A specific task for the burial society is tending to the dead who have no immediate next-of-kin. These are termed a "meth mitzvah" (a mitzvah corpse), as tending to a meth mitzvah overrides virtually any other positive Torah law. Mitzvah מצוה is the Hebrew word for commandment (plural mitzvot; from צוה, tzavah - command). The word is used in Judaism to refer to (a) the 613 commandments enumerated in the Torah (five books of Moses), or (b) any Jewish law at all. ...


Many burial societies hold one or two annual fast days and organise regular study sessions to remain up-to-date with the relevant articles of Jewish law. In addition, most burial societies also support families during the shiv'ah (traditional week of mourning) by arranging prayer services, meals and other facilities. In Judaism, Shivah is a week-long (Shivah in Hebrew means seven) period of grief and mourning for a first-degree relative. ... Jewish services are the prayers recited as part of observance of Judaism. ...


While burial societies were, in Europe, generally a community function, in America it has become far more common for societies to be organized by each synagogue. However, not every synagogue has such a society.


See also

  • ZAKA
  • Jewish Funerals, Burial and Mourning [1] web site of Kavod v'Nichum and the Jewish Funeral Practices Committee of Greater Washington

ZAKA זקא - איתור חילוץ והצלה - חסד של אמת (an abbreviation for Identifying Victims of Disaster (in Hebrew: Zihuy Korbanot Asson)), is a community emergency response team in the State of Israel, officially recognized by the government. ...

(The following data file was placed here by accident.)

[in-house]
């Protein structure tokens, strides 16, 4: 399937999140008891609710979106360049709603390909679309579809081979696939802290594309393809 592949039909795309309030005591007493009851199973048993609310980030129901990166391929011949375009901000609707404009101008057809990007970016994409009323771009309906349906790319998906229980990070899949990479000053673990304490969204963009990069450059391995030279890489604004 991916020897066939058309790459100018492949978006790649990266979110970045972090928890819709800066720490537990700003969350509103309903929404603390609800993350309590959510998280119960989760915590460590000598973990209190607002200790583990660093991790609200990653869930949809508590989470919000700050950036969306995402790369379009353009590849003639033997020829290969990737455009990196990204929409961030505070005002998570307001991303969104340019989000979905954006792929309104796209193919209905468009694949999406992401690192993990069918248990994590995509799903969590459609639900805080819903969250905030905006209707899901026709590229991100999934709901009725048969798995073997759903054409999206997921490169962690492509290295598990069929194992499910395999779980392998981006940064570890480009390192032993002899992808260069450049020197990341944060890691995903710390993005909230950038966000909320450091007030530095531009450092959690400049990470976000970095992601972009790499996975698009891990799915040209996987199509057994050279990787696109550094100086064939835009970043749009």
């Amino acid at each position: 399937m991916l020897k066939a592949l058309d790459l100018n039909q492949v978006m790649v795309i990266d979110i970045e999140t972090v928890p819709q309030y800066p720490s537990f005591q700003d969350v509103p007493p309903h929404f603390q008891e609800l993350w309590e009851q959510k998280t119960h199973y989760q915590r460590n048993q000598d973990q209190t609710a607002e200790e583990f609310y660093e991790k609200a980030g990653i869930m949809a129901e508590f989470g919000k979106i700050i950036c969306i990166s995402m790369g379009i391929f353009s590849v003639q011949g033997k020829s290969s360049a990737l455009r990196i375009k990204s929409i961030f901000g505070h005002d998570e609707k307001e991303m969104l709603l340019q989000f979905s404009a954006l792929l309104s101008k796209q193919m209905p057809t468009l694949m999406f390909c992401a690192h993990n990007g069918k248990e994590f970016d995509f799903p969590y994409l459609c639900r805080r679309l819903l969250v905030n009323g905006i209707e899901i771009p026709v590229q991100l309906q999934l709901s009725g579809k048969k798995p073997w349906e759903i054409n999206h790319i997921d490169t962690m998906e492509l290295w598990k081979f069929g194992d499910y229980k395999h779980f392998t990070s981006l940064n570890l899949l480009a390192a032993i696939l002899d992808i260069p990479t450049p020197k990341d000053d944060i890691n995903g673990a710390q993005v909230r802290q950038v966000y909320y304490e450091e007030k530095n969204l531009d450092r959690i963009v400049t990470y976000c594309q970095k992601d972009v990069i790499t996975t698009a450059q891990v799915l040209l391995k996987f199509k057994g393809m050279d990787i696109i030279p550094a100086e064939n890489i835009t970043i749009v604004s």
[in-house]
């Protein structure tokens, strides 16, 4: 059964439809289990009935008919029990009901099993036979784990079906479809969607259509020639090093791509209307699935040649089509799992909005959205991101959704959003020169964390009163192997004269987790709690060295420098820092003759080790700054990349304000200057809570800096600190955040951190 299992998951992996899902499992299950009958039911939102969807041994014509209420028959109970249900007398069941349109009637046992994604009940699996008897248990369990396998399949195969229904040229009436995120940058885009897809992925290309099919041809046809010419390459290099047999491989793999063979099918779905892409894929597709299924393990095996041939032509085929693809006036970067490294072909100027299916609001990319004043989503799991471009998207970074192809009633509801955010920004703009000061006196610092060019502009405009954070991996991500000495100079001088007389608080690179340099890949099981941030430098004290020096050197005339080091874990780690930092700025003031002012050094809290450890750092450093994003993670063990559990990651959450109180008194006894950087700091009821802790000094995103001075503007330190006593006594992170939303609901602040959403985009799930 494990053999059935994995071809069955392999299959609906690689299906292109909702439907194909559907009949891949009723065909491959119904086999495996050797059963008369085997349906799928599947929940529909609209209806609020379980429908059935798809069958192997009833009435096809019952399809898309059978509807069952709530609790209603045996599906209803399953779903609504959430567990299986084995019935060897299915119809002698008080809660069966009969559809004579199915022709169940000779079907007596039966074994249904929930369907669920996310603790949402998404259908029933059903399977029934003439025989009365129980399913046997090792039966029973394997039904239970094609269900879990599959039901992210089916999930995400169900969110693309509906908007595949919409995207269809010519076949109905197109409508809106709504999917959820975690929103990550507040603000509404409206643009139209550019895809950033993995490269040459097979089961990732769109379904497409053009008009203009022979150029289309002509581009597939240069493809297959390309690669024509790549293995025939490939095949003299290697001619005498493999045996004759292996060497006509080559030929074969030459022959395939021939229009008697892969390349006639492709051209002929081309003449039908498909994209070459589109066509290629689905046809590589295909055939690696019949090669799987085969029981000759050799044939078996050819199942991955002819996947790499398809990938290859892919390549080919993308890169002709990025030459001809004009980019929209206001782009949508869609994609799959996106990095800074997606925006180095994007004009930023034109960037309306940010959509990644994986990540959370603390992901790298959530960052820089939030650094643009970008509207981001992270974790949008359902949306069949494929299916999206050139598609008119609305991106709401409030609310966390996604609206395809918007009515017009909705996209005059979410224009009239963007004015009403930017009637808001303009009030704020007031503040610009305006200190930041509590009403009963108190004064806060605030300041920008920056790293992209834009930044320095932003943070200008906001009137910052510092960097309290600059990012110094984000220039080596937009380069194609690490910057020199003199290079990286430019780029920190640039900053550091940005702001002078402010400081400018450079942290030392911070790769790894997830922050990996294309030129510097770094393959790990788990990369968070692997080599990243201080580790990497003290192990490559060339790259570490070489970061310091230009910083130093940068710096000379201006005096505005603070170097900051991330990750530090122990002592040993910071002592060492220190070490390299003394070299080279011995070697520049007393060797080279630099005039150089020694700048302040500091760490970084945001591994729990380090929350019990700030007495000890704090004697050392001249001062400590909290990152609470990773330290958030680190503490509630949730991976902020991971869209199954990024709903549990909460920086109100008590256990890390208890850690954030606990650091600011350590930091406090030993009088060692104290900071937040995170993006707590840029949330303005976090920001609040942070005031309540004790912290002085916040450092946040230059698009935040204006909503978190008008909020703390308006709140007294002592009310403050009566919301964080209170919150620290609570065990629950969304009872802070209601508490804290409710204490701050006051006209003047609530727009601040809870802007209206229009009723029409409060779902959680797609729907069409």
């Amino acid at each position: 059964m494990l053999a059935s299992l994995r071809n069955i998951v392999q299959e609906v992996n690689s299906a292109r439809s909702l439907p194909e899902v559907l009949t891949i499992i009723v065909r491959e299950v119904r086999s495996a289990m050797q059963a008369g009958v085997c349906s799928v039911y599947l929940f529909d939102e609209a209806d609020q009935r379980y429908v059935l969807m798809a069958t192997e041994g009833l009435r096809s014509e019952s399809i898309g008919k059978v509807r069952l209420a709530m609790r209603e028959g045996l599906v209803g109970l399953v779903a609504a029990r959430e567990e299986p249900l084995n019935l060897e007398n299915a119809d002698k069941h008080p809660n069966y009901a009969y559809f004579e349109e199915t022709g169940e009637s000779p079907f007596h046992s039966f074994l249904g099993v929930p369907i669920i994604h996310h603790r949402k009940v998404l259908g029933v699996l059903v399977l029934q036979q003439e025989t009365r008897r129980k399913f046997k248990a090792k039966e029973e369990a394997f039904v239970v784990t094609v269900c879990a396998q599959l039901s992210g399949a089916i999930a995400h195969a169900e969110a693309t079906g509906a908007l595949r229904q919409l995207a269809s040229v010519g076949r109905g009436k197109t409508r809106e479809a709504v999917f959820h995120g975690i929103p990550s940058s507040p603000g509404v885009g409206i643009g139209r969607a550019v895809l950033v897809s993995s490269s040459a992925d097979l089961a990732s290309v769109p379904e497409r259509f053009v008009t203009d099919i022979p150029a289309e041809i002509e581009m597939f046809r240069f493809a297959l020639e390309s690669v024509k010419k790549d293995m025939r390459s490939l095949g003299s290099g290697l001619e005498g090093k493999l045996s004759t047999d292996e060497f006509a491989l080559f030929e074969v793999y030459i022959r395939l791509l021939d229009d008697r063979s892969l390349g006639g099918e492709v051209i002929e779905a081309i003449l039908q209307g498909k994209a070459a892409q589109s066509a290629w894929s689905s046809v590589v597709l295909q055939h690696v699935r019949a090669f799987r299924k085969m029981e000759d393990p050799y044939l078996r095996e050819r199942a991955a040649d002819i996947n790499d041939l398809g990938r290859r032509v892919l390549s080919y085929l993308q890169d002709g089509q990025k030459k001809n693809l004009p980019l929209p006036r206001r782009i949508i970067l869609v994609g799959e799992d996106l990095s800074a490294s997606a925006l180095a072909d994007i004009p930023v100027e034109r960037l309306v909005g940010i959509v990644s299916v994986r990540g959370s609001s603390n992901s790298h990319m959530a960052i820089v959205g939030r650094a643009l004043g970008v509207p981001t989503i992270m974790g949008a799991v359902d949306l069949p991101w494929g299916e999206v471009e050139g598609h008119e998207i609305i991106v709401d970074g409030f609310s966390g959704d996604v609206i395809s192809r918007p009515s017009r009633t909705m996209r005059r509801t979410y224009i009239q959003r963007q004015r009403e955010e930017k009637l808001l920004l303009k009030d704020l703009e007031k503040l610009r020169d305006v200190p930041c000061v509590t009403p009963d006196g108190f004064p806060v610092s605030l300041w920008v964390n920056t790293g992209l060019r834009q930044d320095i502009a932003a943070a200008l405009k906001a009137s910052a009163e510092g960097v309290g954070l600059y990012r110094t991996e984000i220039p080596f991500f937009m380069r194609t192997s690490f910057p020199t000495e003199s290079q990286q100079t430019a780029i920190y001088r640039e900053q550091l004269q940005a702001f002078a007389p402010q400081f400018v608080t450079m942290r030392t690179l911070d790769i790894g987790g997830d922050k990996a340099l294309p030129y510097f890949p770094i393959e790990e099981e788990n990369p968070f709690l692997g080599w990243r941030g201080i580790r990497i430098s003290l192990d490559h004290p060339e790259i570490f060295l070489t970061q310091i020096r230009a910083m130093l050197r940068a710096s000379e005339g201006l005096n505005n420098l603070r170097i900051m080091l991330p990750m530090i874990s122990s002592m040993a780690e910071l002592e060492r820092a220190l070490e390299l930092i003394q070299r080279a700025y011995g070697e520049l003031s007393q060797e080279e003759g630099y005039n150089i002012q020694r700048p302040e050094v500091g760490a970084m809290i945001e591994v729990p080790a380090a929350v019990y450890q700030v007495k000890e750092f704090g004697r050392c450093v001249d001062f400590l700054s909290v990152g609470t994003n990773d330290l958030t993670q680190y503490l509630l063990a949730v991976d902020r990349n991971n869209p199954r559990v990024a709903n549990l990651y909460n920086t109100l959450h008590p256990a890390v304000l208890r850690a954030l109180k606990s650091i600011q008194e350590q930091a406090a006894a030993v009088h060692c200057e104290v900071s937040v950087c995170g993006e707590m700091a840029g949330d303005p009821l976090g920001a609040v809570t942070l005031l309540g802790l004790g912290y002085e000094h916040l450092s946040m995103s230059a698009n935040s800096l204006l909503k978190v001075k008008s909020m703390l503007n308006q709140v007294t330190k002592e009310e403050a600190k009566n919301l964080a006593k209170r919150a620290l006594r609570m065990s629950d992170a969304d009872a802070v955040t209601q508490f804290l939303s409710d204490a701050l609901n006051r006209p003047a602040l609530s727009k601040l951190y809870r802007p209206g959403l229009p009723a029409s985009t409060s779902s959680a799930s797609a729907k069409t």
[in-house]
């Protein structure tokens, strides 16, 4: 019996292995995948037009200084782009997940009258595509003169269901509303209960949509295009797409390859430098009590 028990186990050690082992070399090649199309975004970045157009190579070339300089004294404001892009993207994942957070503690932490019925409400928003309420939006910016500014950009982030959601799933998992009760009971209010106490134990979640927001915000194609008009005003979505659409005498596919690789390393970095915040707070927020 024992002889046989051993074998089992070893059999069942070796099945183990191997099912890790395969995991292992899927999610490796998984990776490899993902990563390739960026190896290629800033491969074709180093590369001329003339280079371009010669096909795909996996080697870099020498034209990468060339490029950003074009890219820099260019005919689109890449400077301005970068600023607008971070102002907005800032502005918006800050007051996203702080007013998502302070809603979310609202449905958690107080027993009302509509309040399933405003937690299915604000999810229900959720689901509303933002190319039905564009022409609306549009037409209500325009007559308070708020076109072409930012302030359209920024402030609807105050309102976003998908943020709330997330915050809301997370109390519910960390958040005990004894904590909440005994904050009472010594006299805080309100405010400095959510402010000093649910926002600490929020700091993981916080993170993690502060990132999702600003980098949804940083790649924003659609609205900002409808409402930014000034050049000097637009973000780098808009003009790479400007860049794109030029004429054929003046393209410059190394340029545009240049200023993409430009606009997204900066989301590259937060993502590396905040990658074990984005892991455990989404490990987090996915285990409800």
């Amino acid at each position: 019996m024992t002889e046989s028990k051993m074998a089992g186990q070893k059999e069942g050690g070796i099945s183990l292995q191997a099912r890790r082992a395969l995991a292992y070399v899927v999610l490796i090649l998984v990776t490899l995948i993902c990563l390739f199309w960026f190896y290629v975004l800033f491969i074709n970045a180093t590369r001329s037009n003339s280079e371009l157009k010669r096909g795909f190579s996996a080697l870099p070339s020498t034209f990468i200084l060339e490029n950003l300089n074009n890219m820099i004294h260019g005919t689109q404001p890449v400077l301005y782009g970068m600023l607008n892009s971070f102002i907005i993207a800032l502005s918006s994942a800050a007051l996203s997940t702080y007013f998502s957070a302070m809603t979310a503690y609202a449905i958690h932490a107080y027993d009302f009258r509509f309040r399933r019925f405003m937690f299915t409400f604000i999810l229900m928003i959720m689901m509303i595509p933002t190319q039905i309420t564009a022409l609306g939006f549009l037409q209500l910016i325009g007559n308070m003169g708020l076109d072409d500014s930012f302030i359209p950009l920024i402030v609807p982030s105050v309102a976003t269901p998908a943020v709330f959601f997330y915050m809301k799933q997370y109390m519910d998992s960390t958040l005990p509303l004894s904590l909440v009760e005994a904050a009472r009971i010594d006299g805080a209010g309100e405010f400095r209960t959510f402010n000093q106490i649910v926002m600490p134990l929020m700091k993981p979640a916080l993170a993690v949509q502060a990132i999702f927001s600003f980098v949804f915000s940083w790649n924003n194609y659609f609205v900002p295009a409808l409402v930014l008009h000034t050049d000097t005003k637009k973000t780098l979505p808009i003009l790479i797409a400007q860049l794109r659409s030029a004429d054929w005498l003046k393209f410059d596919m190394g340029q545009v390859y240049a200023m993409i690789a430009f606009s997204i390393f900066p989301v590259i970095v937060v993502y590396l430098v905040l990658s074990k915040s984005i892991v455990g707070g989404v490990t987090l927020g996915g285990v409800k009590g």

Links

  • Why I joined our Chevera Kaddisha


Jewish life topics
Birth: Brit milah | Zeved habat (Simchat Bat) | Hebrew name | Redemption of First-born (Pidyon Haben)
Coming of Age: Upsherin | B'nai Mitzvah
Adult: Ablution in Judaism | Prayers and blessings
Marriage: Matchmaking | Jewish view of marriage | Role of women in Judaism | Niddah | Mikvah | Tzeniut
Judaism : Religious life | Observing the commandments | Torah study (Weekly Torah portion) | Talmud study (Daf Yomi) | Jewish holidays
Cultural: Israel | Immigration into Israel | Charity
Items of religious significance: Tzitzit | Tallit | Tefillin | Yarmulke-Kippa | Menorah
Death : Chevra kadisha | Shiv'ah | Kaddish | Tehillim | Yahrzeit | Yizkor edit

  Results from FactBites:
 
JewishJournal.com (1204 words)
The story of Chevra Kadisha Mortuary and its significance to Los Angeles' observant community is an ongoing saga of crime, punishment and redemption surrounding an institution that deals with one of the most holy times in the Jewish life cycle.
Chevra Kadisha was temporarily closed in December 1997 just before its founder, Zalman Manela, was sentenced to two years in prison after pleading no contest to charges of forgery and grand theft.
Chevra Kadisha was allowed to reopen in February as long as Manela was uninvolved in the business and the facility properly placed pre-need funds in trust according to a state-imposed schedule, among other conditions.
  More results at FactBites »